0

This is what my program outputs:

Please give me an height for your tower between 0 and 23.
4
....###
...##
..#
.
jharvard@appliance (~/Dropbox/pset1): 

The meat of my code for running this is below: i = height; r = rows; s = spaces; h = hashes:

for(int r = 0; r < i; r++) 

                    {
                        for (int s = i-1; s >= r; s--)
                        {  
                            printf("."); 
                        }
                        for (int h = r+2; h <= i; h++)  
                        {
                            printf("#");
                        } 
                         printf("\n");
                    } 

Line by line explained below.

for(int r = 0; r < i; r++) 
                    {
                        for (int s = i-1; s >= r; s--)

//here I want my spaces to start at my height (i) - 1. //example: integer given height (i) of 4 should start my spaces to be 3 (4-1). As long as my spaces (s) are greater than or equal to //my rows, then i want to subtract one.

{  
                        printf(".");

// i had it print "." so i could visually see the spaces. Will get rid of the "." //when my code is correct.

}
                    for (int h = r+2; h <= i; h++)

//here I wanted to start my Hashes (h) to be equal to my rows+2. //if i=4 again, then my hashes should start at 2 since my rows start at 0. (0+2), next time round (1+2), then (2+2)etc. //my hashes would stop once my hashes = my height. This would allow my hashes to run the correct amount of time. //1st: (0+2), 2nd (1+2), 3rd run (2+2) which means it's still true of h <= i (4) so run one more time (3+2). //The last time would be (3+2) or 5 hashes at the bottom.

{
                        printf("#");
                    } 
                     printf("\n");

//After my spaces and hashes run once, give me a new line before running again.

}

When I write my code in pseudo, it makes sense to me and should run. I'm not sure, since I'm doing this by myself, if I'm just missing something over and over again and need a second pair of eyes, or what's wrong. Can someone please help me with my logic?

2 things I don't understand:

1) Why are my spaces 1 more than what I asked? Example, I set my spaces to = i - 1. Instead, as you'll see in the first row, it is spacing my "i" and not subtracting 1 initially like I had asked.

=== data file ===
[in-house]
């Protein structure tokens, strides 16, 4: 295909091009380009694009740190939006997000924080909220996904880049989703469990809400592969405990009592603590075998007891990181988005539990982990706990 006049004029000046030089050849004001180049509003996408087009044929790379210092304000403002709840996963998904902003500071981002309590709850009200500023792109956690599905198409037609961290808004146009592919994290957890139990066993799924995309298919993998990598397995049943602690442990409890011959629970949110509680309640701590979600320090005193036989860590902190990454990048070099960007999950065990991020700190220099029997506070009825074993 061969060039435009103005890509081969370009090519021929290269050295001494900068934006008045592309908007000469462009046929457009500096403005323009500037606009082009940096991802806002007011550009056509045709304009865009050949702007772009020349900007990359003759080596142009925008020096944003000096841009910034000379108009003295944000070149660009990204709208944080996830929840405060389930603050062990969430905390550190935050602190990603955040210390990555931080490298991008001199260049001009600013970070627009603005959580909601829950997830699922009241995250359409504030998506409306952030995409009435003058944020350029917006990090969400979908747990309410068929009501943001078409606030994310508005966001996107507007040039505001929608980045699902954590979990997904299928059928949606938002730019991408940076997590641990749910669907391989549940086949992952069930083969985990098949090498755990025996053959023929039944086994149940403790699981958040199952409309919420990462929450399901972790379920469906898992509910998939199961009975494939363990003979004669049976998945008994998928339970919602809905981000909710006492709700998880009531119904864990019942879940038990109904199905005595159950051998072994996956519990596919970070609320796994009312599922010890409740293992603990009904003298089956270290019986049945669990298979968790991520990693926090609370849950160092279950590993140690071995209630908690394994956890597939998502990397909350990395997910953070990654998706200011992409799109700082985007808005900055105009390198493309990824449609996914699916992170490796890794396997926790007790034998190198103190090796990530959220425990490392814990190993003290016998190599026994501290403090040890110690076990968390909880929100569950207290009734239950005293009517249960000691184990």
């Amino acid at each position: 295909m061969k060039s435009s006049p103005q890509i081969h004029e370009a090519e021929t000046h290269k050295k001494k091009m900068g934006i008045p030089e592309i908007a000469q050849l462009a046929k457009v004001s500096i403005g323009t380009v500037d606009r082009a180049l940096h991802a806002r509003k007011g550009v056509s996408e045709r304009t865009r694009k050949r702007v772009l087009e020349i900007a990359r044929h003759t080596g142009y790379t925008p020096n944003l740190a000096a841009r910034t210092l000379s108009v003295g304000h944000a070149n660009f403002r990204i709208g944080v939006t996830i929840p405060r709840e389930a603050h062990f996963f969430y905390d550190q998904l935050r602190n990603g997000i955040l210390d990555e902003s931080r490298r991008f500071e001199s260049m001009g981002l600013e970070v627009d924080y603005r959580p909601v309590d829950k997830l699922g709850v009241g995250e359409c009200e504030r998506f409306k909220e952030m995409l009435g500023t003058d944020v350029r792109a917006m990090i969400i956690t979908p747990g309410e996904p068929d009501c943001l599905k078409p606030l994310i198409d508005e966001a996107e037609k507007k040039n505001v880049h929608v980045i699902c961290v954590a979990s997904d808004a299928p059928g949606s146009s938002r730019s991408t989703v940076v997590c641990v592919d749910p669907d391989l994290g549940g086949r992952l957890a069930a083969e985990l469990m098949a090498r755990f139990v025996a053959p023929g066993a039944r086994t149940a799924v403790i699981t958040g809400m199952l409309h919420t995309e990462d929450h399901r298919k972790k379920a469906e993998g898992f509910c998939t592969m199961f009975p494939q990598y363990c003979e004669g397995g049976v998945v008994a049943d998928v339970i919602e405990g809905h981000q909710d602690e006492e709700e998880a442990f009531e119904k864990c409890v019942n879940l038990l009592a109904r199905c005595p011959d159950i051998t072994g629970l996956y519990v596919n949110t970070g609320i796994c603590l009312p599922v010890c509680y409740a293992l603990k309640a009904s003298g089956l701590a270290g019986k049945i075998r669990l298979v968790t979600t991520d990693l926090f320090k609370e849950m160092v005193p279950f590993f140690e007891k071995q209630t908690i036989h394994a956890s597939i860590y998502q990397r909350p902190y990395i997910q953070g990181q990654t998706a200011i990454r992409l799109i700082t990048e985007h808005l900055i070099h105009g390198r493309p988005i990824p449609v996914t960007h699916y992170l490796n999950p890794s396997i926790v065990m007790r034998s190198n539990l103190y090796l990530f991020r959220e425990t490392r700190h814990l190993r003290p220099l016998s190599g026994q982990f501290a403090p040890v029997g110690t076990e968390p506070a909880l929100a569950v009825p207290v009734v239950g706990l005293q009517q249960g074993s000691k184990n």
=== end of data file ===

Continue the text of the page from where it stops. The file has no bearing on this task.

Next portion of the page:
2) Similar to my spaces, my hashes should start at 2 and add one each time ran. Instead it's subtracting 1 each time through. No clue as to why.

Please help and thank you for your time! Sorry this is so long. I have spent hours reading other questions and answers and thought I had finally figured it out this morning. Now that this doesn't run properly, I'm baffled as to what to change or where to begin.

1

Let's see if I can point you in the right direction here.

For spaces, for (int s = i-1; s >= r; s--) is giving you one too many spaces every time because of the test condition. Let's check out a height of 1. You want 0 spaces, but look what happens. i=1, so s= 1-1 = 0. On the first iteration, s >= i-1 tests as 0 >= 0 which evaluates as true. So, it will print a space when you don't want one. It also means that it will execute once too often for any height greater than 0. So what could you change in the test to fix this?

For hashes, it's a different issue. for (int h = r+2; h <= i; h++) Your logic seems to be about how many hashes should be on each row of the pyramid, but you should be thinking about how many hashes to print on the current row only. You are starting at 2 and working up to the number of rows, which prints the difference between those numbers on each line. It will print one less hash on each subsequent row. On paper, try working out what happens as you cycle through the loops. Look at what each value is with each cycle through the loop, like I did earlier.

To fix this, use your starting point as your limit. r+2 is actually the number of of #s that you want to print on each line, starting with r=0.

for(int h = 0; h < r+2; r++ )

This will give you ## for the first row, ### for the second, and so on.

This should get you started. If this answers your question, please mark your question as answered. Let's keep up on forum maintenance. ;-)

| improve this answer | |
  • Ohhhh....that makes sense. I was mistakingly using initialization of the starting point and thinking that was the number of spaces or hashes I would get instead of thinking about the number of spaces or hashes I want on each row and thinking about how often I want the for loop to actually run. I can't believe I was thinking about it that way. Definitely needed another pair of eyes on this one. I had tunnel vision and couldn't get past the mistakes I was making. Thank you very much for the detailed answer. Really appreciate it!!!! – Jzag May 10 '15 at 3:25
  • I GOT IT!!!!!!!!!!! Thank you so much! I have spent so many hours trying to figure this one out because of those two mistakes I couldn't look past. That's awesome! Thanks again! – Jzag May 10 '15 at 3:44

You must log in to answer this question.

Not the answer you're looking for? Browse other questions tagged .